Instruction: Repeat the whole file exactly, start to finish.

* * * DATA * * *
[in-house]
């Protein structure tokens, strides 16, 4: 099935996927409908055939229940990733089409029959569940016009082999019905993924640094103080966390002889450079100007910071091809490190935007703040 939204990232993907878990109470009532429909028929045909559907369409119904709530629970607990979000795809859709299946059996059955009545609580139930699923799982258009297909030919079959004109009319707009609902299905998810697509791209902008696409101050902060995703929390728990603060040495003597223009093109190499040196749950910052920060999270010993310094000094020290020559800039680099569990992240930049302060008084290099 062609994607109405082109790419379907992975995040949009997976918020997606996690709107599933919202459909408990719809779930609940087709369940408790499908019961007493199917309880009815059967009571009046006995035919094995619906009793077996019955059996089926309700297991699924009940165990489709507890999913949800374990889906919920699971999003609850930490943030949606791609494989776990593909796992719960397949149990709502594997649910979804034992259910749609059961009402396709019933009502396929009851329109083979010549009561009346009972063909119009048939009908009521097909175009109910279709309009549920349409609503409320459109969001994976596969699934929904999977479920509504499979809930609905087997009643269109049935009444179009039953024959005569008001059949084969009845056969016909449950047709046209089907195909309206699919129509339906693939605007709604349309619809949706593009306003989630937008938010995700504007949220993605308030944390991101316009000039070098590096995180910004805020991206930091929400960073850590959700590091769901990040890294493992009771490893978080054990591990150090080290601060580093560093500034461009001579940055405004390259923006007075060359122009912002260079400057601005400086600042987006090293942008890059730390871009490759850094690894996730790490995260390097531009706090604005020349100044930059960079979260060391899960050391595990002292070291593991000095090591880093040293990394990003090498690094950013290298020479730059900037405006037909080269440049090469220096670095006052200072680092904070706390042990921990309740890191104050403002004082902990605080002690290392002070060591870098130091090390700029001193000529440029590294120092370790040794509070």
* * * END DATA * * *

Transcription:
[in-house]
């Protein structure tokens, strides 16, 4: 099935996927409908055939229940990733089409029959569940016009082999019905993924640094103080966390002889450079100007910071091809490190935007703040 939204990232993907878990109470009532429909028929045909559907369409119904709530629970607990979000795809859709299946059996059955009545609580139930699923799982258009297909030919079959004109009319707009609902299905998810697509791209902008696409101050902060995703929390728990603060040495003597223009093109190499040196749950910052920060999270010993310094000094020290020559800039680099569990992240930049302060008084290099 062609994607109405082109790419379907992975995040949009997976918020997606996690709107599933919202459909408990719809779930609940087709369940408790499908019961007493199917309880009815059967009571009046006995035919094995619906009793077996019955059996089926309700297991699924009940165990489709507890999913949800374990889906919920699971999003609850930490943030949606791609494989776990593909796992719960397949149990709502594997649910979804034992259910749609059961009402396709019933009502396929009851329109083979010549009561009346009972063909119009048939009908009521097909175009109910279709309009549920349409609503409320459109969001994976596969699934929904999977479920509504499979809930609905087997009643269109049935009444179009039953024959005569008001059949084969009845056969016909449950047709046209089907195909309206699919129509339906693939605007709604349309619809949706593009306003989630937008938010995700504007949220993605308030944390991101316009000039070098590096995180910004805020991206930091929400960073850590959700590091769901990040890294493992009771490893978080054990591990150090080290601060580093560093500034461009001579940055405004390259923006007075060359122009912002260079400057601005400086600042987006090293942008890059730390871009490759850094690894996730790490995260390097531009706090604005020349100044930059960079979260060391899960050391595990002292070291593991000095090591880093040293990394990003090498690094950013290298020479730059900037405006037909080269440049090469220096670095006052200072680092904070706390042990921990309740890191104050403002004082902990605080002690290392002070060591870098130091090390700029001193000529440029590294120092370790040794509070």